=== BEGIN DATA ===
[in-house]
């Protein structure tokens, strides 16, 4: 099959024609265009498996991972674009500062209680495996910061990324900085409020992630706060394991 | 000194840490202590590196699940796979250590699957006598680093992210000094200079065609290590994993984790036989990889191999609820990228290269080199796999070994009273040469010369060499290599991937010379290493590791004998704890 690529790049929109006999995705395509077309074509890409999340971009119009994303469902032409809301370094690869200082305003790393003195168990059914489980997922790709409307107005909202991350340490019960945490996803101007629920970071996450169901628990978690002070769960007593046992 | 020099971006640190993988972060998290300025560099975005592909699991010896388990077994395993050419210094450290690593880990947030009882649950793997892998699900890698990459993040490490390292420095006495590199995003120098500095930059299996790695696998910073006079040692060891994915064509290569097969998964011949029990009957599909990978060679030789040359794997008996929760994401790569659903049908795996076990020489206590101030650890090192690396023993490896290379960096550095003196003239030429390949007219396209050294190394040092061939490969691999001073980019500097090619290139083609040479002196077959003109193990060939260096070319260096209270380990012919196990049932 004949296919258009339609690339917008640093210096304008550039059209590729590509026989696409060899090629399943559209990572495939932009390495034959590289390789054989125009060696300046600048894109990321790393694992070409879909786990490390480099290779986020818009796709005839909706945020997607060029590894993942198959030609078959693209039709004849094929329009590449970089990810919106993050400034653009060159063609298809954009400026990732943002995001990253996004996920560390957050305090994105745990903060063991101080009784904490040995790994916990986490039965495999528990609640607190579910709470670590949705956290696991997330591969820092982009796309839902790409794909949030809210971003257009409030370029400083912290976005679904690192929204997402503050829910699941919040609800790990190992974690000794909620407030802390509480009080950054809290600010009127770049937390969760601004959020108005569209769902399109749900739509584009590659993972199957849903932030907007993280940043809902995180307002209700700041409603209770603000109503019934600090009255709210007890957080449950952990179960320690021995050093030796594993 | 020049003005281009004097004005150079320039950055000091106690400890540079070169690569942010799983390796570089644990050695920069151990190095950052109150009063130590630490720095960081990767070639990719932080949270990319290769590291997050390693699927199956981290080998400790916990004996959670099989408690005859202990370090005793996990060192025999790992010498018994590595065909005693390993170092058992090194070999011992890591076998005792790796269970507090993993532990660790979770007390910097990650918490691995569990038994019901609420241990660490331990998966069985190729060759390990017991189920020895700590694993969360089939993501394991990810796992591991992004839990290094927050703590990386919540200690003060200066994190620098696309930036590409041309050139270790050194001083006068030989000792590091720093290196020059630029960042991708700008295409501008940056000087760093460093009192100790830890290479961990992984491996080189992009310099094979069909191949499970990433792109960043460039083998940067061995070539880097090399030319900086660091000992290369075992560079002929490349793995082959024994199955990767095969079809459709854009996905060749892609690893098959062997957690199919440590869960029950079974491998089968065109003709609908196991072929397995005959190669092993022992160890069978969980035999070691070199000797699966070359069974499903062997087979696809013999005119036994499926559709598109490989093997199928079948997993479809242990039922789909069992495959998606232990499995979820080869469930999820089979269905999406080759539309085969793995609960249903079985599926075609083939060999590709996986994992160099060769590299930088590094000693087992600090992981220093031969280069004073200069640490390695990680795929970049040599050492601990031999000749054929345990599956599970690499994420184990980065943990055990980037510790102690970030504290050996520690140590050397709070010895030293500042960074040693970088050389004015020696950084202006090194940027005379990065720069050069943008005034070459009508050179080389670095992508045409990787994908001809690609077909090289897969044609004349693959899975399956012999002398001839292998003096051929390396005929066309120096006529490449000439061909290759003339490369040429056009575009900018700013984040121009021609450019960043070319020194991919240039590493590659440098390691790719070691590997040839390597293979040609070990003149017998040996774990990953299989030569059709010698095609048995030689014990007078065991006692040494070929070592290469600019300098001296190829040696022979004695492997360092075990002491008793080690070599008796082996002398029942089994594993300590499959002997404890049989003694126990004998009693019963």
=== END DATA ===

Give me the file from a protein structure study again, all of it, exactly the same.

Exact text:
[in-house]
């Protein structure tokens, strides 16, 4: 099959024609265009498996991972674009500062209680495996910061990324900085409020992630706060394991 | 000194840490202590590196699940796979250590699957006598680093992210000094200079065609290590994993984790036989990889191999609820990228290269080199796999070994009273040469010369060499290599991937010379290493590791004998704890 690529790049929109006999995705395509077309074509890409999340971009119009994303469902032409809301370094690869200082305003790393003195168990059914489980997922790709409307107005909202991350340490019960945490996803101007629920970071996450169901628990978690002070769960007593046992 | 020099971006640190993988972060998290300025560099975005592909699991010896388990077994395993050419210094450290690593880990947030009882649950793997892998699900890698990459993040490490390292420095006495590199995003120098500095930059299996790695696998910073006079040692060891994915064509290569097969998964011949029990009957599909990978060679030789040359794997008996929760994401790569659903049908795996076990020489206590101030650890090192690396023993490896290379960096550095003196003239030429390949007219396209050294190394040092061939490969691999001073980019500097090619290139083609040479002196077959003109193990060939260096070319260096209270380990012919196990049932 004949296919258009339609690339917008640093210096304008550039059209590729590509026989696409060899090629399943559209990572495939932009390495034959590289390789054989125009060696300046600048894109990321790393694992070409879909786990490390480099290779986020818009796709005839909706945020997607060029590894993942198959030609078959693209039709004849094929329009590449970089990810919106993050400034653009060159063609298809954009400026990732943002995001990253996004996920560390957050305090994105745990903060063991101080009784904490040995790994916990986490039965495999528990609640607190579910709470670590949705956290696991997330591969820092982009796309839902790409794909949030809210971003257009409030370029400083912290976005679904690192929204997402503050829910699941919040609800790990190992974690000794909620407030802390509480009080950054809290600010009127770049937390969760601004959020108005569209769902399109749900739509584009590659993972199957849903932030907007993280940043809902995180307002209700700041409603209770603000109503019934600090009255709210007890957080449950952990179960320690021995050093030796594993 | 020049003005281009004097004005150079320039950055000091106690400890540079070169690569942010799983390796570089644990050695920069151990190095950052109150009063130590630490720095960081990767070639990719932080949270990319290769590291997050390693699927199956981290080998400790916990004996959670099989408690005859202990370090005793996990060192025999790992010498018994590595065909005693390993170092058992090194070999011992890591076998005792790796269970507090993993532990660790979770007390910097990650918490691995569990038994019901609420241990660490331990998966069985190729060759390990017991189920020895700590694993969360089939993501394991990810796992591991992004839990290094927050703590990386919540200690003060200066994190620098696309930036590409041309050139270790050194001083006068030989000792590091720093290196020059630029960042991708700008295409501008940056000087760093460093009192100790830890290479961990992984491996080189992009310099094979069909191949499970990433792109960043460039083998940067061995070539880097090399030319900086660091000992290369075992560079002929490349793995082959024994199955990767095969079809459709854009996905060749892609690893098959062997957690199919440590869960029950079974491998089968065109003709609908196991072929397995005959190669092993022992160890069978969980035999070691070199000797699966070359069974499903062997087979696809013999005119036994499926559709598109490989093997199928079948997993479809242990039922789909069992495959998606232990499995979820080869469930999820089979269905999406080759539309085969793995609960249903079985599926075609083939060999590709996986994992160099060769590299930088590094000693087992600090992981220093031969280069004073200069640490390695990680795929970049040599050492601990031999000749054929345990599956599970690499994420184990980065943990055990980037510790102690970030504290050996520690140590050397709070010895030293500042960074040693970088050389004015020696950084202006090194940027005379990065720069050069943008005034070459009508050179080389670095992508045409990787994908001809690609077909090289897969044609004349693959899975399956012999002398001839292998003096051929390396005929066309120096006529490449000439061909290759003339490369040429056009575009900018700013984040121009021609450019960043070319020194991919240039590493590659440098390691790719070691590997040839390597293979040609070990003149017998040996774990990953299989030569059709010698095609048995030689014990007078065991006692040494070929070592290469600019300098001296190829040696022979004695492997360092075990002491008793080690070599008796082996002398029942089994594993300590499959002997404890049989003694126990004998009693019963």